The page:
On the 175th anniversary of the Mormon Battalion’s march, which started on July 20, 1846, there are several lessons from their journey that apply today.

Battalion Lessons for Today

While contemporary members of the Church have not been asked to march with a military unit across the desert, there’s more to learn from the Mormon Battalion’s experiences.

“Duty Calls,” a sculpture at the Mormon Battalion Monument Plaza, depicts Brigham Young calling a young father to leave his family.2021 by Intellectual Reserve, Inc. All rights reserved.
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“The story of the Mormon Battalion is one of sacrifice, faith and perseverance that is relevant to our day,” said Metcalf.

Trust the Wider Vision of the Prophets

Many of the pioneer Saints were apprehensive about enlisting, and it wasn’t until Young supported the enlistment effort that people started signing up. Enlisting seemed counterintuitive to many.

“Ultimately, each of the promises given to the battalion by Brigham Young and members of the Twelve before they departed were fulfilled: they escaped difficulties [and] were never required to engage in warfare, and their expedition ‘result[ed] in great good, and our names handed down in honorable remembrance to all generations,’” Metcalf said.

Persevere in Adversity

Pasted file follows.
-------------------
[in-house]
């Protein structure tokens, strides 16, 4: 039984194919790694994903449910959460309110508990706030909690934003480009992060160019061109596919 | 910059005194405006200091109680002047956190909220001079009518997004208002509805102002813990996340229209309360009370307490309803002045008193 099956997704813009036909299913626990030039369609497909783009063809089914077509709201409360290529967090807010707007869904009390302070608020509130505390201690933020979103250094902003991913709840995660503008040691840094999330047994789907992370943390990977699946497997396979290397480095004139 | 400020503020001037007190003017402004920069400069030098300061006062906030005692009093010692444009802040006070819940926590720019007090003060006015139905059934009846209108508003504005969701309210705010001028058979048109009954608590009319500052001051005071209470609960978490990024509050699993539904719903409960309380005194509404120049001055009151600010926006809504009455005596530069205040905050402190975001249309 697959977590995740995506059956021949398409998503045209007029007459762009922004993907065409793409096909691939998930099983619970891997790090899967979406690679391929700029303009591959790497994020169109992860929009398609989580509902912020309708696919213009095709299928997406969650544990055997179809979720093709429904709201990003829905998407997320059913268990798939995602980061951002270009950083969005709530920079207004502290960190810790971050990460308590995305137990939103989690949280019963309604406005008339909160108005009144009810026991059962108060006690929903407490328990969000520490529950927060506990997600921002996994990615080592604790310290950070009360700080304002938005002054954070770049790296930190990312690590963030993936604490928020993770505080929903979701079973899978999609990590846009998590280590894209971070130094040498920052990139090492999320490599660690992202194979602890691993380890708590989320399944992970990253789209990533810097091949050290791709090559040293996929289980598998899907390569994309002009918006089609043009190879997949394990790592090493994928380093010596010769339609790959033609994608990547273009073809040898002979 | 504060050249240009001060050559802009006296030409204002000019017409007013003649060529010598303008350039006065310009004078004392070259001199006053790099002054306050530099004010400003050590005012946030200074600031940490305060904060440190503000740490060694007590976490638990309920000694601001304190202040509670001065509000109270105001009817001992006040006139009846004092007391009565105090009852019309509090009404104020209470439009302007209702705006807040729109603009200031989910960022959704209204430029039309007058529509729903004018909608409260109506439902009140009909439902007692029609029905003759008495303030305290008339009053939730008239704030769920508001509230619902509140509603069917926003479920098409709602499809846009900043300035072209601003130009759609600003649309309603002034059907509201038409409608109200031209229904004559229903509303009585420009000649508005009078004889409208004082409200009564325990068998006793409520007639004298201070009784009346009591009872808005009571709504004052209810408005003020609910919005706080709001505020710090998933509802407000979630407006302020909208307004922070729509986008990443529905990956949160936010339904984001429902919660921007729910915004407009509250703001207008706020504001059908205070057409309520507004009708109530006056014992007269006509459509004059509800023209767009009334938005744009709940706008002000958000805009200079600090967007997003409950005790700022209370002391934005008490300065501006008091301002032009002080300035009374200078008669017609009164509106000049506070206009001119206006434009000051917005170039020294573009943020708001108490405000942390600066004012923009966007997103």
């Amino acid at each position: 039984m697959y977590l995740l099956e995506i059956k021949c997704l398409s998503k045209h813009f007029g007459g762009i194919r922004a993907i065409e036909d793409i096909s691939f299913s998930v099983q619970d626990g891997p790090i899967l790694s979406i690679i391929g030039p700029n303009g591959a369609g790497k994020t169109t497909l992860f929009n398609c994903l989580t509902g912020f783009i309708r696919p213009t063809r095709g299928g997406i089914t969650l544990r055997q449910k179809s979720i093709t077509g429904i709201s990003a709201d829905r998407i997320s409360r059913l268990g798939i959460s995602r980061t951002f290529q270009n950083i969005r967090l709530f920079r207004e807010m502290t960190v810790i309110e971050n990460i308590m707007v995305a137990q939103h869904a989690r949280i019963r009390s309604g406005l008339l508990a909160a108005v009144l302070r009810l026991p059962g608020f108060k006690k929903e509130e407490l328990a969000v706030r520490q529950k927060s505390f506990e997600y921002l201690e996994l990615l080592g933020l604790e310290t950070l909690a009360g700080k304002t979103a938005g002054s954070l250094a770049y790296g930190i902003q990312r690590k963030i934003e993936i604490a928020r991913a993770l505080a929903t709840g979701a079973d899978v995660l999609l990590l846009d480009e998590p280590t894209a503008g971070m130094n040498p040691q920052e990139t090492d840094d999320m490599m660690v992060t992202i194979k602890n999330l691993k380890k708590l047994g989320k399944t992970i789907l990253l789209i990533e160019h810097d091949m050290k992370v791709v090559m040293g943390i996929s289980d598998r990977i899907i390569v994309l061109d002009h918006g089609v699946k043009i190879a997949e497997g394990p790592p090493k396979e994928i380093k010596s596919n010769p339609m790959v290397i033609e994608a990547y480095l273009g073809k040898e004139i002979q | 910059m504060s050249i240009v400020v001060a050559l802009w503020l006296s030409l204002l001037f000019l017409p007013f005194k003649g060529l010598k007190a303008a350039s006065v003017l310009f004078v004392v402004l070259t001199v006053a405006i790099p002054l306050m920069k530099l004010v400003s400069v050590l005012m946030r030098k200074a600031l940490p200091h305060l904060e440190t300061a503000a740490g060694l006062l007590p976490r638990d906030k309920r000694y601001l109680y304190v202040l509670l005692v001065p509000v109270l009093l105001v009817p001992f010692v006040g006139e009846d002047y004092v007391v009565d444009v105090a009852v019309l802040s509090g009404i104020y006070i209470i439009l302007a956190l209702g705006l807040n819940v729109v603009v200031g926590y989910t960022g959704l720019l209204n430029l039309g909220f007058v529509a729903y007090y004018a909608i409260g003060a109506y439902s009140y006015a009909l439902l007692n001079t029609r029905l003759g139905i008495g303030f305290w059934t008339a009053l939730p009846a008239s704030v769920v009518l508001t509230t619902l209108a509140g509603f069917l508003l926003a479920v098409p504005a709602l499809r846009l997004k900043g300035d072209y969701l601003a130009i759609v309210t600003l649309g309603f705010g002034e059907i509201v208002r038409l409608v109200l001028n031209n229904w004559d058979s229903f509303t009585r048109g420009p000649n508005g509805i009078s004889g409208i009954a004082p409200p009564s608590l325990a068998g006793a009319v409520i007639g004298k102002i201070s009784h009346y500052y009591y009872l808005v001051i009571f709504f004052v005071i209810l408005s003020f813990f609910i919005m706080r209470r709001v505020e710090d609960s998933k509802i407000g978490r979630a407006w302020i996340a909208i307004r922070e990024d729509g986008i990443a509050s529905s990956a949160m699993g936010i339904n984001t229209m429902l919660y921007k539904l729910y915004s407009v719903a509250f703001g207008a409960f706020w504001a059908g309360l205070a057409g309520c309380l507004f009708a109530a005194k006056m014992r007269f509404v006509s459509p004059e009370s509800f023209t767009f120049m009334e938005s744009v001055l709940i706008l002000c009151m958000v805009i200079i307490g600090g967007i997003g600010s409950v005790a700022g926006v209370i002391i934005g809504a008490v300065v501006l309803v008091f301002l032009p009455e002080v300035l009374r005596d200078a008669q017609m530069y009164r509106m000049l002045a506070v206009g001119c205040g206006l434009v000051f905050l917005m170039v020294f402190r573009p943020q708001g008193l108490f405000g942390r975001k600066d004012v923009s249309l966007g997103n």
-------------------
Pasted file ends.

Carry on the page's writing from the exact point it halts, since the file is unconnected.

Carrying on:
The call to join the U.S. Army and help in the Mexican-American War wasn’t convenient, and the 2,000-mile march across desert wasn’t easy. The members of the battalion were being asked to leave their families and help in war.

“Participants noted that the request to enlist in the battalion was ‘quite a hard pill to swallow’ [and felt] insulted by the request coming from a government that failed to defend the Saints through years of brutal persecution,” Metcalf said.

During the march, they pushed wagons over sand and through mountains, and many times had very limited water and food.

“Yet, throughout the ordeal they relied on their faith in the Lord and the prospect of reuniting with their families and establishing Zion in the West. Their story continues to inspire us today by offering lessons on the importance of faith, commitment and the resilience of the human spirit,” Metcalf said. “As we learn about their sacrifice, we draw strength from their examples of overcoming extreme adversity that inspire us to push forward along our own weary marches.”